Court gives go-ahead to construction strike
About 70 000 construction workers are expected to strike on Wednesday, halting work across the country, including at stadiums for the 2010 World Cup, after a court refused to ban the action.
The National Union of Mineworkers (NUM) said in statement on Monday that it had won the case against the South African Federation of Civil Engineering Contractors (Safcec), which had last week asked the court to prevent the union from striking.
“Employers must expect no mercy from us, they must deliver 13% or we will strike until 2011,” said Bhekani Ngcobo, the NUM’s negotiator at Safcec, in a statement.
World Cup organisers said last week they would meet trade union officials to try to ensure a strike does not delay completion of stadiums beyond target, but would not interfere in workers’ democratic rights to strike.
Officials have said previously that the 10 stadiums for the World Cup, half of them new, will be delivered on target by December, although there have been some reports that Green Point Stadium in Cape Town may be delayed into next year.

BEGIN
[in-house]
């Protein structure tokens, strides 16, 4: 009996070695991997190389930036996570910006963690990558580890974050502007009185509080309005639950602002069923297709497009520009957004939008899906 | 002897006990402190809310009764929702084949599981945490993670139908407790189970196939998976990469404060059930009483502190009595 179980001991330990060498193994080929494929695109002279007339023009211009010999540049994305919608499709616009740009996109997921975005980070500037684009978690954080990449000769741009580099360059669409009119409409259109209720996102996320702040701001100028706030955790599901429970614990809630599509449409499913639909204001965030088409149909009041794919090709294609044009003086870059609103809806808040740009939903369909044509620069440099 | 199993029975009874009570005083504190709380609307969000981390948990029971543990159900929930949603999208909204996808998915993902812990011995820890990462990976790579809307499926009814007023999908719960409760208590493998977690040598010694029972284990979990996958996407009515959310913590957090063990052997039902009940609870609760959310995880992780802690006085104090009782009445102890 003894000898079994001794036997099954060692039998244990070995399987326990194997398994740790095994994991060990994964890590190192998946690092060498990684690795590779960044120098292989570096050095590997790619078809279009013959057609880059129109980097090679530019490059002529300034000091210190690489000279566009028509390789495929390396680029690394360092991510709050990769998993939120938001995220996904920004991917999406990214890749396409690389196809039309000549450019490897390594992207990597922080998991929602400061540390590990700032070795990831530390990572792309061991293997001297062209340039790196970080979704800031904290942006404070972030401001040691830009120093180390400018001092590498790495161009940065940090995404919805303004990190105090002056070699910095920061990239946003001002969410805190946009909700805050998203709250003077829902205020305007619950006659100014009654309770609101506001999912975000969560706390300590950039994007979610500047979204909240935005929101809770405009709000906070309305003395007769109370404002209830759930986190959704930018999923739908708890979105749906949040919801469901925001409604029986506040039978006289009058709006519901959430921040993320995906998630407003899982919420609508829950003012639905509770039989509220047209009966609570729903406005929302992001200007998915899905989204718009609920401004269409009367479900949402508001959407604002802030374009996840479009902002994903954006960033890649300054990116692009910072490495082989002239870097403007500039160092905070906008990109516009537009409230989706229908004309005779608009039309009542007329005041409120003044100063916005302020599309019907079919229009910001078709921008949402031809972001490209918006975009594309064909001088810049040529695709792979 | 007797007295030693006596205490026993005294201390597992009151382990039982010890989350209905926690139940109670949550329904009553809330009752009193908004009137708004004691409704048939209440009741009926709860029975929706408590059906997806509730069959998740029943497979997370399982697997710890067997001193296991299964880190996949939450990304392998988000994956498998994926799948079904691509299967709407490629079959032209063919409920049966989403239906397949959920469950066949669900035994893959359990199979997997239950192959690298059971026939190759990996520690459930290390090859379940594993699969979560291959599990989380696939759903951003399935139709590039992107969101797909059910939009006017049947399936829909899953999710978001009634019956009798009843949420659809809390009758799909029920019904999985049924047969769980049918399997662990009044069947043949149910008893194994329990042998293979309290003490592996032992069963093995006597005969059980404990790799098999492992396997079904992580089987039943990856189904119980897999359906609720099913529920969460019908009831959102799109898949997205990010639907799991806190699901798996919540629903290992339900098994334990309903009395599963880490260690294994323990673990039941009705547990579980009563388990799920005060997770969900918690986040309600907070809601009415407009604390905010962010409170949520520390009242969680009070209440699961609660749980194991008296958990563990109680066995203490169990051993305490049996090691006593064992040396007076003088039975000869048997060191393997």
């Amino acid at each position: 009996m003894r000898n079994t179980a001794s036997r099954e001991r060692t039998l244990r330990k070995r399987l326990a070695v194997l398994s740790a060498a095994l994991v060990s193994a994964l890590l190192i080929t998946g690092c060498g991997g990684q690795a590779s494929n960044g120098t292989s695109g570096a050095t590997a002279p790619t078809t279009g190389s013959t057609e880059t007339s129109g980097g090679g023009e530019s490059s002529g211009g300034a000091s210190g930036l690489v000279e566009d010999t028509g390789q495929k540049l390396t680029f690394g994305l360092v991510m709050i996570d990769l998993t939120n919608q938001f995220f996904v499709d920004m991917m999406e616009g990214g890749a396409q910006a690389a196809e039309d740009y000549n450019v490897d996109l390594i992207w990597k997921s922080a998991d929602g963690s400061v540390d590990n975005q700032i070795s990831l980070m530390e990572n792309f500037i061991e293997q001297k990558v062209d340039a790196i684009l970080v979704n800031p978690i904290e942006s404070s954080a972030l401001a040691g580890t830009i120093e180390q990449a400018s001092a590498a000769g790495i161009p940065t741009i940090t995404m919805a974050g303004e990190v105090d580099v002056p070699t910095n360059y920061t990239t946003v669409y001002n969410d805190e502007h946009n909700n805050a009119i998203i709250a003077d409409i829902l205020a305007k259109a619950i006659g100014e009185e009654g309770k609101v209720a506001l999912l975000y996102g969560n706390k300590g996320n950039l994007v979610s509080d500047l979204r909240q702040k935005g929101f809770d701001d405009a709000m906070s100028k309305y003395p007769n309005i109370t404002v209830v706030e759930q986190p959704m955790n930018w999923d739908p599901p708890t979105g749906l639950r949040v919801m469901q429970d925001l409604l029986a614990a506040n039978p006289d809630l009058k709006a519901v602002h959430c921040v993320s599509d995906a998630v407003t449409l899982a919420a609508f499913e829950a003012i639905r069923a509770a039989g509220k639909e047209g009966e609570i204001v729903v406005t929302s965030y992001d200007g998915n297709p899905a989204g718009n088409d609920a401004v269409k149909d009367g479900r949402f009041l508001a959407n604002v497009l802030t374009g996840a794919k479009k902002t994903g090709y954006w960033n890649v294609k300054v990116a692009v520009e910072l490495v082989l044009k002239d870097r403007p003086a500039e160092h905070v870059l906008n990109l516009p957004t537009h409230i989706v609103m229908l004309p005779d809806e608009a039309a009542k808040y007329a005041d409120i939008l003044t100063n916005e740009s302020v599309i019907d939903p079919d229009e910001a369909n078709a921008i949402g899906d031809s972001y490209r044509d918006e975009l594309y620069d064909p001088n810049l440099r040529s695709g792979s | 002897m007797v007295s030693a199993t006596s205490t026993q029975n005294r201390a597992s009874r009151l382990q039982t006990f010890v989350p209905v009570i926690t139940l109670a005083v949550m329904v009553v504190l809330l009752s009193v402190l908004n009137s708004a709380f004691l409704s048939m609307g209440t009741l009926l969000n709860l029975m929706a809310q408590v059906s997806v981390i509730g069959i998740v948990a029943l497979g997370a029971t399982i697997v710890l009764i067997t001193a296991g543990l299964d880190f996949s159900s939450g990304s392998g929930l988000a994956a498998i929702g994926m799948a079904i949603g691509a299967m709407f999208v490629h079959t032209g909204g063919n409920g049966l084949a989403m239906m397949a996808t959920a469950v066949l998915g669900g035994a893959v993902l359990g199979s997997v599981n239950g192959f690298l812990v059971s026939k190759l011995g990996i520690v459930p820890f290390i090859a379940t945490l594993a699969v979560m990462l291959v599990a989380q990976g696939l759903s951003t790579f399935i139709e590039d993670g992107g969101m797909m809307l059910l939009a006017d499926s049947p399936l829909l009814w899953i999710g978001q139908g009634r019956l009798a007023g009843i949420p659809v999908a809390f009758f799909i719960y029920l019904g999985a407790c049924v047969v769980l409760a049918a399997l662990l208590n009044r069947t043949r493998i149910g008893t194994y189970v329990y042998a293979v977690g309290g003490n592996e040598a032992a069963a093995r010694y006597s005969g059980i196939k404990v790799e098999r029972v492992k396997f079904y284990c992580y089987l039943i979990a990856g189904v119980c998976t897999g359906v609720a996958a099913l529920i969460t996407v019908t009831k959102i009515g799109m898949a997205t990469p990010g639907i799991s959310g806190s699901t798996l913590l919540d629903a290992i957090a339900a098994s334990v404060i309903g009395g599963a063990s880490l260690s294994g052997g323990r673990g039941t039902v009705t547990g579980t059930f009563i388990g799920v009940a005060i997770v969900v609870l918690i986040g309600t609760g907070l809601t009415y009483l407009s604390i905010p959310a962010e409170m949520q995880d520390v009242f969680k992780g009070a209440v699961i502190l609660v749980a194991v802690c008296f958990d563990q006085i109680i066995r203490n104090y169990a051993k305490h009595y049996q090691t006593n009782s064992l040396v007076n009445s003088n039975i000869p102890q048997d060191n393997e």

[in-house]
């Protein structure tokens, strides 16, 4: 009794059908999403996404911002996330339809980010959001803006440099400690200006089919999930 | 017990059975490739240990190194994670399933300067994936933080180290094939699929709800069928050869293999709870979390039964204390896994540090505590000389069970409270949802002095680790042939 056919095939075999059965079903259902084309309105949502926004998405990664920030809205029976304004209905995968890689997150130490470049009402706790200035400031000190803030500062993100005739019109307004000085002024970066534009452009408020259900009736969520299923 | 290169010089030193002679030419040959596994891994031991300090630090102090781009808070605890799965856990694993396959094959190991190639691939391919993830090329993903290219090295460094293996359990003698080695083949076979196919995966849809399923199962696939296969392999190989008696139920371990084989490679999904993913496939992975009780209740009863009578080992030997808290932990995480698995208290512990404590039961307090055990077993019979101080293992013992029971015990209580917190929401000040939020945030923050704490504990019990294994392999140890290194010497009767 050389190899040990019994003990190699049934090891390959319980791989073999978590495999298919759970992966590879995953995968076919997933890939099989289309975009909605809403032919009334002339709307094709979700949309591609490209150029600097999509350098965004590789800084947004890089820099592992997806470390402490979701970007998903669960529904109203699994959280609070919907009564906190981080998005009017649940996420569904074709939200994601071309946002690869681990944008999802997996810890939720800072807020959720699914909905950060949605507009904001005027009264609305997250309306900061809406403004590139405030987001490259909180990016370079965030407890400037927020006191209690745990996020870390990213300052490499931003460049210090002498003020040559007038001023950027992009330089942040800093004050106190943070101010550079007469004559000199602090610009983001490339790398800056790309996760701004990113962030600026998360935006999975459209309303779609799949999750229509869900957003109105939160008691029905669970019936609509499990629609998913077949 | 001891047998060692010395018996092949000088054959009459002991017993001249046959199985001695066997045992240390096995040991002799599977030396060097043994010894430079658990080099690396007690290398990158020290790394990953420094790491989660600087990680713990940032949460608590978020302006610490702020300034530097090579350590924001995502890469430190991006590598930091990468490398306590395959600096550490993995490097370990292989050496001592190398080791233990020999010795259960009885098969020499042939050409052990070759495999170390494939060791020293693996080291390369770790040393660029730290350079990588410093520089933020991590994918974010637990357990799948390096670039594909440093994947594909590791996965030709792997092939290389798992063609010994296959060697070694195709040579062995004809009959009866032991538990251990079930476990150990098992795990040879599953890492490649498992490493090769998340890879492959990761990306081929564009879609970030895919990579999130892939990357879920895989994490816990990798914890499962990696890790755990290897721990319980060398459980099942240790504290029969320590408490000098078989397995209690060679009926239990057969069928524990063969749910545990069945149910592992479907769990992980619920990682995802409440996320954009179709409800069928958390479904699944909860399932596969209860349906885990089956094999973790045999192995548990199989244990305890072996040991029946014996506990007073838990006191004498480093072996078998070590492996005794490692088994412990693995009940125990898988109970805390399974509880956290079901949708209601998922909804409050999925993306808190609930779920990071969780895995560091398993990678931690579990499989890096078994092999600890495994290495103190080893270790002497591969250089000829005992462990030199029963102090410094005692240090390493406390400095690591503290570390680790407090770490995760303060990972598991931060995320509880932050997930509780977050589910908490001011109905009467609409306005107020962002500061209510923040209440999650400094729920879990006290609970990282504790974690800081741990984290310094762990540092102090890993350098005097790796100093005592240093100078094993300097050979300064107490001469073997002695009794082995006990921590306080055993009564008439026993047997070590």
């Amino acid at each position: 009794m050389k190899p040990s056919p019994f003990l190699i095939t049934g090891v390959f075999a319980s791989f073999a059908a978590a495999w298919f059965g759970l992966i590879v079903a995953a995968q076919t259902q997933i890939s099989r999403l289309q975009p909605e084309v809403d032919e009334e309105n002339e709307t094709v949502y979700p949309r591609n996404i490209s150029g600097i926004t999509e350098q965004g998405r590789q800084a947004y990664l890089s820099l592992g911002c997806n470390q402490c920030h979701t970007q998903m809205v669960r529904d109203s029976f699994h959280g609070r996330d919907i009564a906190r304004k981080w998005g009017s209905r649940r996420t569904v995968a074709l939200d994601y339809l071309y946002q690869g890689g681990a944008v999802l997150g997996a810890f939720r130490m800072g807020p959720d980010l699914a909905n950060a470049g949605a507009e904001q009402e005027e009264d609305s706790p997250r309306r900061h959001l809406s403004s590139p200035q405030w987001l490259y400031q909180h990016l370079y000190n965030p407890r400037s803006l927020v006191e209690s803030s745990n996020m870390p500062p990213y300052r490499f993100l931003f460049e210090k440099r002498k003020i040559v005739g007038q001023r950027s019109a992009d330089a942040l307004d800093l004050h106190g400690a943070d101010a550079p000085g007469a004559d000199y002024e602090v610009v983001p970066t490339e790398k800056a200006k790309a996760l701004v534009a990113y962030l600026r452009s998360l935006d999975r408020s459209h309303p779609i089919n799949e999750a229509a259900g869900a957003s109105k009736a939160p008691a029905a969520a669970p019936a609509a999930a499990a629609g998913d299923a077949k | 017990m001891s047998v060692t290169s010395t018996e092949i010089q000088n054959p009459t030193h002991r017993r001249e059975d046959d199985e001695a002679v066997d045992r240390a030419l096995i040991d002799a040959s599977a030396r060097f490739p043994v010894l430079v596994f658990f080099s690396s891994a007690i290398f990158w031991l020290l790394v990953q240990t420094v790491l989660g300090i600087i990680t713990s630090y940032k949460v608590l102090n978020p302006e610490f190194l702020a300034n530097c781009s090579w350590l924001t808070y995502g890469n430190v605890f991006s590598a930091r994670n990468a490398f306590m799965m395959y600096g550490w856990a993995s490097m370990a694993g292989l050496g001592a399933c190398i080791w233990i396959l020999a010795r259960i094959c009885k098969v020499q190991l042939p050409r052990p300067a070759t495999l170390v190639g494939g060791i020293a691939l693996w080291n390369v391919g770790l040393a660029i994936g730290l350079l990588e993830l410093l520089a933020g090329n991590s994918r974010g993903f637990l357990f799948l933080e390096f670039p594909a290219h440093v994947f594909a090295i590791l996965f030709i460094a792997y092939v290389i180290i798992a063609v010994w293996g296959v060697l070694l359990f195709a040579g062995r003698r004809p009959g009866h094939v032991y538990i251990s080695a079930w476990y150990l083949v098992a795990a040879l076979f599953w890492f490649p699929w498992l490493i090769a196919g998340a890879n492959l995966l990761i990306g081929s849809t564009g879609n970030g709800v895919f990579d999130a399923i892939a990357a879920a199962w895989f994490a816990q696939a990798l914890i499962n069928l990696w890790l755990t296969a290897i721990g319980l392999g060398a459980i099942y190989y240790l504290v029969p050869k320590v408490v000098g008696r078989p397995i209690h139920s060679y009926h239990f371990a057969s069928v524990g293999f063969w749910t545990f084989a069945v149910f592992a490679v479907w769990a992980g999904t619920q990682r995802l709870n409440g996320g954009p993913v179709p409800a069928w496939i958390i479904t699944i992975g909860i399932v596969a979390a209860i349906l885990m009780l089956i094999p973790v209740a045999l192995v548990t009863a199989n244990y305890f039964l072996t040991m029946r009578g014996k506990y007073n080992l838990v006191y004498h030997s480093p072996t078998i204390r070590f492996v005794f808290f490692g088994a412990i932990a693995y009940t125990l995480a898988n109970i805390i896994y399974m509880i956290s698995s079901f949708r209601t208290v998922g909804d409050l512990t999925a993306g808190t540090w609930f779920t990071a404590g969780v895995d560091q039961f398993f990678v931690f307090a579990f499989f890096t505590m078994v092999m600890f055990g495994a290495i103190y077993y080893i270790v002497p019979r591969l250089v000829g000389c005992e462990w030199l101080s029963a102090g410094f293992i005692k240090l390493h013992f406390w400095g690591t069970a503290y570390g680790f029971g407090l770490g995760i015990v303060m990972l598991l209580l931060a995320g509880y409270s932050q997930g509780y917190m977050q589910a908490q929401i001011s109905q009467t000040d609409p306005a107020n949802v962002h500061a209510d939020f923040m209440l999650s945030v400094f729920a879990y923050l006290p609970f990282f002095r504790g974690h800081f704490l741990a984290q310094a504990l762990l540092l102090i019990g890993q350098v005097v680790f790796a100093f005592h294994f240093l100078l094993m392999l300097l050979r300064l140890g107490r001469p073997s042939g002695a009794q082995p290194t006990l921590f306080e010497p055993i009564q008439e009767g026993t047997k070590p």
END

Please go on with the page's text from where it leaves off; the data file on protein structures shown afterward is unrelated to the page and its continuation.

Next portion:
After the collapse of prolonged negotiations with the employers’ organisation, NUM called the strike to support its demand for a 13% wage increase. Employers have refused to go beyond 10%.
“The interdict wasn’t granted,” said Joe Campanella, spokesperson for Safcec, adding the unions and employers were in fresh talks to find a resolution but declined to say if the employer organisation would revise its offer.
Companies likely to be hit by the strike include Murray & Roberts Holdings, WBHO and Group Five.
Eskom’s 4 800MW Medupi power station could also be affected, slowing efforts to fill a chronic power shortage in the country.—Reuters.